Typical is a phone-book-thick magazine calling itself "Doda! Business & Behavior," a name apparently inspired by the carefree refrain in the song "Camptown Races." One telling ad in a recent issue features a misty photo of the Golden Gate Bridge and teases the reader with bold type that declares: "Latitude is the key word to life. There are times when it is necessary to change jobs. . . ."

And on the political scene, voters are getting somewhat feisty on a large scale for the first time in recent memory. This was evidenced in last Sunday's Tokyo Metropolitan Assembly election, in which the conservatives got stomped. Pundits explain that people are finally losing their tolerance for official corruption, and taxpayers are refusing to gaman with an unpopular 3% tax on consumption.

The rising amorphous irritability was captured by the recent film "Bakayaro," whose title is an expletive meaning something similar to "To hell with you!" or "Stuff it!" or "Drop dead!" In the movie, a moderate box-office hit, tension builds in a series of intolerable situations until the heroes cannot gaman any longer, and scream "Bakayaro!" to their tormentors -- a pretentious lover, an abusive customer, a sadistic boss. With the release of pent-up malice, various problems are resolved.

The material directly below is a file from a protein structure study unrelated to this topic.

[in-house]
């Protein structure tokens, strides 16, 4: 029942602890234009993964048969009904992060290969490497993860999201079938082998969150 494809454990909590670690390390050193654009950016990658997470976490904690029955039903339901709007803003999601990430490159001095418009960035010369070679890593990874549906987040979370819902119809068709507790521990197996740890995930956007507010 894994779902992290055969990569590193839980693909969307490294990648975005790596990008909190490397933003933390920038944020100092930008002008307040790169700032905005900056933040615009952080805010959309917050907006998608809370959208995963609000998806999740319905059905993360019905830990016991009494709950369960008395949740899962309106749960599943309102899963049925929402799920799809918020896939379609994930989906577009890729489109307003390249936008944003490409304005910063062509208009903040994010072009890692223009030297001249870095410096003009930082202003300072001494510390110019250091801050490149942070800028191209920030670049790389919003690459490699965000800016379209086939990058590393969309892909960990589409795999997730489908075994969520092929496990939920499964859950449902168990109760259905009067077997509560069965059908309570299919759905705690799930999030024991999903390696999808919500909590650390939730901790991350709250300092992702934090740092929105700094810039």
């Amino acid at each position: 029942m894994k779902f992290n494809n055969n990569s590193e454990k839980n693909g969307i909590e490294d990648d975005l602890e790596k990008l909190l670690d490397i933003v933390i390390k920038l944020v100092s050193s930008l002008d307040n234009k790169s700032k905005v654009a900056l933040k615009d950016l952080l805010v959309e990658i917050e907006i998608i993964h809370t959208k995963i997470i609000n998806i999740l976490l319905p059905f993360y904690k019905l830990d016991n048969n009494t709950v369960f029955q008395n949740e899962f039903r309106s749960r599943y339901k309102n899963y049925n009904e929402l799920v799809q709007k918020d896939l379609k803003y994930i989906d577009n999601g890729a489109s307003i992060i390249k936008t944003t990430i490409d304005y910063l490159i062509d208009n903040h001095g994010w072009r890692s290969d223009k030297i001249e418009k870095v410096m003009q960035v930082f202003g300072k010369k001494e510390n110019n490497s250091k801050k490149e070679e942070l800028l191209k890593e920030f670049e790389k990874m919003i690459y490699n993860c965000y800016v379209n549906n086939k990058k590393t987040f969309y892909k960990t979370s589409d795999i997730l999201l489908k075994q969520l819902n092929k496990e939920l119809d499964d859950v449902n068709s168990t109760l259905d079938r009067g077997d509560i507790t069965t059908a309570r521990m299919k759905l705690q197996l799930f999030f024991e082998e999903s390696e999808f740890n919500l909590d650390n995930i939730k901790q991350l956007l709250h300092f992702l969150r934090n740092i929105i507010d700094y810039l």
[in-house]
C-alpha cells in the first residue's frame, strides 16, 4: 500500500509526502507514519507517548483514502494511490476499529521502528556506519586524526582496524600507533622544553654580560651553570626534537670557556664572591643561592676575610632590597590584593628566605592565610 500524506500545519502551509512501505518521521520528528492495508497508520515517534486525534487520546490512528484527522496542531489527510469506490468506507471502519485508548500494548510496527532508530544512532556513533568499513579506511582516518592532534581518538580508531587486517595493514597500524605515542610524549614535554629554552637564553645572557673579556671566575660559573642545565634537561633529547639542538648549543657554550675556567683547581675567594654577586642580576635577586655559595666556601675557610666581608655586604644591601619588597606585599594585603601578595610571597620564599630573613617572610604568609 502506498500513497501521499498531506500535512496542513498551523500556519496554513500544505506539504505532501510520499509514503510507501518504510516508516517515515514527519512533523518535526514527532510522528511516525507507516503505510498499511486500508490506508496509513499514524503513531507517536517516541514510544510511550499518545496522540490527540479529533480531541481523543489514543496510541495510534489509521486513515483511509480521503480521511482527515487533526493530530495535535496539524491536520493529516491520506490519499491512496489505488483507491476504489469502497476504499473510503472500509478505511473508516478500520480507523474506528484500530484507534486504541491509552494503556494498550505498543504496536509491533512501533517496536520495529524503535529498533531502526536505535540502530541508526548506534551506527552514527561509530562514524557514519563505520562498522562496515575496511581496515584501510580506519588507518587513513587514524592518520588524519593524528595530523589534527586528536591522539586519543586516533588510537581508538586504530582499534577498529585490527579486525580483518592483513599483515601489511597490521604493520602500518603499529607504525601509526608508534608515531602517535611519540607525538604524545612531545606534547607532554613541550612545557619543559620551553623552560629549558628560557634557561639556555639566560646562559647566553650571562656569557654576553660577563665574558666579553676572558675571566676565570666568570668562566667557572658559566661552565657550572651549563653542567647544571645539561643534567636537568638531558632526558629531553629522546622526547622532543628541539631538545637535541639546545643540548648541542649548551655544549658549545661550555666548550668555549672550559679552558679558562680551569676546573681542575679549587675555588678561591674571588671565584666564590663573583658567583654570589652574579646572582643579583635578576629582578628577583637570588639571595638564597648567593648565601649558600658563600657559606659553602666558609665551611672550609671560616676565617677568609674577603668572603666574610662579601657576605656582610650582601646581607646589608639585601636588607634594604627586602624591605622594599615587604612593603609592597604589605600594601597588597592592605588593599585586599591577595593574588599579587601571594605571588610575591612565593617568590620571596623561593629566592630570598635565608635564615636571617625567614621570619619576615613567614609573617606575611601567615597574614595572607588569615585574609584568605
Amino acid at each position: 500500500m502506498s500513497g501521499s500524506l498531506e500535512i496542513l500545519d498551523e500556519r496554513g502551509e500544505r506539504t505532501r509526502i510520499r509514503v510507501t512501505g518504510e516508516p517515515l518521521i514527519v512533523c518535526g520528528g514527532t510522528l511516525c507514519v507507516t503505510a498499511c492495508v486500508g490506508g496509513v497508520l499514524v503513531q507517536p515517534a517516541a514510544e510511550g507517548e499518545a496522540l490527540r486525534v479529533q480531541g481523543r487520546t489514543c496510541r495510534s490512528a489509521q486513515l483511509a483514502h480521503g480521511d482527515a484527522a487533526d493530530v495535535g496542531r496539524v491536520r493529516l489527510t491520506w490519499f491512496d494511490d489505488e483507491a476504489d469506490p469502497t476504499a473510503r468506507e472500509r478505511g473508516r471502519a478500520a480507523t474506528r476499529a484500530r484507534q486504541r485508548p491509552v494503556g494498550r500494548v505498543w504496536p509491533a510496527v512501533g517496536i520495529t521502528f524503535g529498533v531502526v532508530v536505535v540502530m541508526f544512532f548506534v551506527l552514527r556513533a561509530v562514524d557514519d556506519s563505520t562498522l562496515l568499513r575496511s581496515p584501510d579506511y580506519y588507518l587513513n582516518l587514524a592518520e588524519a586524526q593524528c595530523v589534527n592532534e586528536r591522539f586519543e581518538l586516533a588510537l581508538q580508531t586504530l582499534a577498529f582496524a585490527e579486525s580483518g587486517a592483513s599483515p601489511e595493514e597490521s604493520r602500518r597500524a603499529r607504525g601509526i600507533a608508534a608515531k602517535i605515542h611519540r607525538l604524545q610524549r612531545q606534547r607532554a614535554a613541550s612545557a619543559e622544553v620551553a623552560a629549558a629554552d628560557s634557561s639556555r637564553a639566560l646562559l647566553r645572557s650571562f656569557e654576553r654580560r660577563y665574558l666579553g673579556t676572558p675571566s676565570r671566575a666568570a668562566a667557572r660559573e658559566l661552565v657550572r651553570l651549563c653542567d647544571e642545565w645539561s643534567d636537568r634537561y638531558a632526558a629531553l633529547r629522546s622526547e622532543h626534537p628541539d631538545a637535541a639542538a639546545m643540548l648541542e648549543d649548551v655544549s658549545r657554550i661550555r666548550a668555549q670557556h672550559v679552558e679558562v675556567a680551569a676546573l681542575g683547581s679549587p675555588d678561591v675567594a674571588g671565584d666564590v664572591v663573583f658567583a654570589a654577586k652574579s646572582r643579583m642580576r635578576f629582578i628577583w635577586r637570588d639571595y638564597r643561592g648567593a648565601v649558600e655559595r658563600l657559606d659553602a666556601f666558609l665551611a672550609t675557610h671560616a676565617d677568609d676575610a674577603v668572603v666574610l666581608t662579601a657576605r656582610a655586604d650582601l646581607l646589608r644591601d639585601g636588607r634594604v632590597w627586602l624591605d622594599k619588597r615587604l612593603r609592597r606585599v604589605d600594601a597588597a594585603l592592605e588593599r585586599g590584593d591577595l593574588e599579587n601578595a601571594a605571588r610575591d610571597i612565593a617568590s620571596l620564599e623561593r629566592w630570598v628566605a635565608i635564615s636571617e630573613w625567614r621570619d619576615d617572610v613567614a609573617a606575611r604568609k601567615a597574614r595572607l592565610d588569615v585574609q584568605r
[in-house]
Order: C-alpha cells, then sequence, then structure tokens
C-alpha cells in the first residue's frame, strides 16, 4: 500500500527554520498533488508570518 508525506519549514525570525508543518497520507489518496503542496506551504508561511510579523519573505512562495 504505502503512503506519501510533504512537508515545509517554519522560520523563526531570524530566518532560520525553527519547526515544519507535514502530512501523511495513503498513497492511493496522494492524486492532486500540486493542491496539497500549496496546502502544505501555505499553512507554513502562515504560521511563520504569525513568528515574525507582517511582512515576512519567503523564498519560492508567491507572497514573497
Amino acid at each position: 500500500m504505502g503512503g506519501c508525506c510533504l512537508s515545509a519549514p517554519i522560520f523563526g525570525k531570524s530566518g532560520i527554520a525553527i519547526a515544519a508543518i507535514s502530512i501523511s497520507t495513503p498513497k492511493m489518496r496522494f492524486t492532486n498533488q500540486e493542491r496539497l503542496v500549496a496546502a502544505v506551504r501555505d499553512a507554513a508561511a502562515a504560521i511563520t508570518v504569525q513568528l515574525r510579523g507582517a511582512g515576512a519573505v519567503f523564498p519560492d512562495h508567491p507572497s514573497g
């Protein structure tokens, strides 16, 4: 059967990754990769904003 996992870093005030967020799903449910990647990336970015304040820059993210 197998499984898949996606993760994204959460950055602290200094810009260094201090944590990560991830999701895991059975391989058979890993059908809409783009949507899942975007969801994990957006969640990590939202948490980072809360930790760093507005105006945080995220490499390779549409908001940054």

"The more people who can say 'bakayaro!' the better," said Yoshimitsu Morita, the film's director, who is now working on "Bakayaro Part II." "If you feel strong enough to say it, you're liberated and the circumstances around you will eventually change. They'll respond by trying to prevent these outbursts, and new morals and new human relationships will evolve."

Morita, 39, won critical acclaim overseas five years ago with the film "Family Game," a bizarre tale of a middle-class family putting their son through "examination hell," which climaxes in a riotous food fight. Even without explosions, however, Morita thinks gaman is evolving into a more manipulative, passive-aggressive force as the individual learns to assert his will.